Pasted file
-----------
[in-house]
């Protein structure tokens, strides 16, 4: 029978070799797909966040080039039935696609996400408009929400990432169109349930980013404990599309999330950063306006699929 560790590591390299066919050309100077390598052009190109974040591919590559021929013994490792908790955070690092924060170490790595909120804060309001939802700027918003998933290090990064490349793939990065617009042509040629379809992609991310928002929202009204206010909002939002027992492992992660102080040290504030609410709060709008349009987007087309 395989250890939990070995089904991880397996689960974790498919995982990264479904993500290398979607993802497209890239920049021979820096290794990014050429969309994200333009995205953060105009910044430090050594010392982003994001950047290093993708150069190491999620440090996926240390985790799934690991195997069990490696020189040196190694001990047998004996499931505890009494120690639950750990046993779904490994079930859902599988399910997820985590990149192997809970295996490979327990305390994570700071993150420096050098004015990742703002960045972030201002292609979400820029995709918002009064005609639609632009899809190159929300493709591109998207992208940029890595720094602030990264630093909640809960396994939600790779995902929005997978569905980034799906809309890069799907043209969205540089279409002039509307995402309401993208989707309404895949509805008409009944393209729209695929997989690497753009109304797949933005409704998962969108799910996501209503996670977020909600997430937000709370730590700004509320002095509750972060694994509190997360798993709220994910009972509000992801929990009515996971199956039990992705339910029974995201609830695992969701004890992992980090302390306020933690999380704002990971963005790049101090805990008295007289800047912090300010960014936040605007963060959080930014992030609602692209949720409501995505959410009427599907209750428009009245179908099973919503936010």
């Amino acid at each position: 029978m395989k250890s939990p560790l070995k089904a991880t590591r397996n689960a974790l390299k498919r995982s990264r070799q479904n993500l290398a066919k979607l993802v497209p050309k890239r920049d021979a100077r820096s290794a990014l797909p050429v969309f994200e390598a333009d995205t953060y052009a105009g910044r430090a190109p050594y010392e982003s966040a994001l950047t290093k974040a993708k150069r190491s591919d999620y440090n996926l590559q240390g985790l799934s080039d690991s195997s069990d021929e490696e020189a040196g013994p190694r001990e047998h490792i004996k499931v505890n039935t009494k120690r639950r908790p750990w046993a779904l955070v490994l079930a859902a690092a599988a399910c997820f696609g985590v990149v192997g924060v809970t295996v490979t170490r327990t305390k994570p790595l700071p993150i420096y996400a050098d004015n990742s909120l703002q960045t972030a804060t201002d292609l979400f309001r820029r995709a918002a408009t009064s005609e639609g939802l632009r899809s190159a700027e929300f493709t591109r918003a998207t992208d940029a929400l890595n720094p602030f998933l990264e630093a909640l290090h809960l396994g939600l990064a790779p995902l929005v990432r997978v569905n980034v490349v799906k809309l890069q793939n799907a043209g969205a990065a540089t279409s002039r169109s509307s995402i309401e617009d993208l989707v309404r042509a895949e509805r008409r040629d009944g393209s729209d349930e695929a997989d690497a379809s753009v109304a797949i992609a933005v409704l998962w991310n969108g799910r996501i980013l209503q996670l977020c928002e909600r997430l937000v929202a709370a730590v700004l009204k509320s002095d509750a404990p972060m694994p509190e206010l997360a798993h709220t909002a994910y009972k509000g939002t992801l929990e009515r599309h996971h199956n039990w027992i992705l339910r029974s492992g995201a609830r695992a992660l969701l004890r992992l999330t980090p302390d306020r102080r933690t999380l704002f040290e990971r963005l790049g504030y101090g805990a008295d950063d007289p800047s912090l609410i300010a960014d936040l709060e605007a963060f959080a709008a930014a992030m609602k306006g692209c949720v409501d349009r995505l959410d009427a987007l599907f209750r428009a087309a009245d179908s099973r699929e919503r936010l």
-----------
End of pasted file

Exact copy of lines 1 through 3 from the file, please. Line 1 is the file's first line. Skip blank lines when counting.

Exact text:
[in-house]
């Protein structure tokens, strides 16, 4: 029978070799797909966040080039039935696609996400408009929400990432169109349930980013404990599309999330950063306006699929 560790590591390299066919050309100077390598052009190109974040591919590559021929013994490792908790955070690092924060170490790595909120804060309001939802700027918003998933290090990064490349793939990065617009042509040629379809992609991310928002929202009204206010909002939002027992492992992660102080040290504030609410709060709008349009987007087309 395989250890939990070995089904991880397996689960974790498919995982990264479904993500290398979607993802497209890239920049021979820096290794990014050429969309994200333009995205953060105009910044430090050594010392982003994001950047290093993708150069190491999620440090996926240390985790799934690991195997069990490696020189040196190694001990047998004996499931505890009494120690639950750990046993779904490994079930859902599988399910997820985590990149192997809970295996490979327990305390994570700071993150420096050098004015990742703002960045972030201002292609979400820029995709918002009064005609639609632009899809190159929300493709591109998207992208940029890595720094602030990264630093909640809960396994939600790779995902929005997978569905980034799906809309890069799907043209969205540089279409002039509307995402309401993208989707309404895949509805008409009944393209729209695929997989690497753009109304797949933005409704998962969108799910996501209503996670977020909600997430937000709370730590700004509320002095509750972060694994509190997360798993709220994910009972509000992801929990009515996971199956039990992705339910029974995201609830695992969701004890992992980090302390306020933690999380704002990971963005790049101090805990008295007289800047912090300010960014936040605007963060959080930014992030609602692209949720409501995505959410009427599907209750428009009245179908099973919503936010």
């Amino acid at each position: 029978m395989k250890s939990p560790l070995k089904a991880t590591r397996n689960a974790l390299k498919r995982s990264r070799q479904n993500l290398a066919k979607l993802v497209p050309k890239r920049d021979a100077r820096s290794a990014l797909p050429v969309f994200e390598a333009d995205t953060y052009a105009g910044r430090a190109p050594y010392e982003s966040a994001l950047t290093k974040a993708k150069r190491s591919d999620y440090n996926l590559q240390g985790l799934s080039d690991s195997s069990d021929e490696e020189a040196g013994p190694r001990e047998h490792i004996k499931v505890n039935t009494k120690r639950r908790p750990w046993a779904l955070v490994l079930a859902a690092a599988a399910c997820f696609g985590v990149v192997g924060v809970t295996v490979t170490r327990t305390k994570p790595l700071p993150i420096y996400a050098d004015n990742s909120l703002q960045t972030a804060t201002d292609l979400f309001r820029r995709a918002a408009t009064s005609e639609g939802l632009r899809s190159a700027e929300f493709t591109r918003a998207t992208d940029a929400l890595n720094p602030f998933l990264e630093a909640l290090h809960l396994g939600l990064a790779p995902l929005v990432r997978v569905n980034v490349v799906k809309l890069q793939n799907a043209g969205a990065a540089t279409s002039r169109s509307s995402i309401e617009d993208l989707v309404r042509a895949e509805r008409r040629d009944g393209s729209d349930e695929a997989d690497a379809s753009v109304a797949i992609a933005v409704l998962w991310n969108g799910r996501i980013l209503q996670l977020c928002e909600r997430l937000v929202a709370a730590v700004l009204k509320s002095d509750a404990p972060m694994p509190e206010l997360a798993h709220t909002a994910y009972k509000g939002t992801l929990e009515r599309h996971h199956n039990w027992i992705l339910r029974s492992g995201a609830r695992a992660l969701l004890r992992l999330t980090p302390d306020r102080r933690t999380l704002f040290e990971r963005l790049g504030y101090g805990a008295d950063d007289p800047s912090l609410i300010a960014d936040l709060e605007a963060f959080a709008a930014a992030m609602k306006g692209c949720v409501d349009r995505l959410d009427a987007l599907f209750r428009a087309a009245d179908s099973r699929e919503r936010l």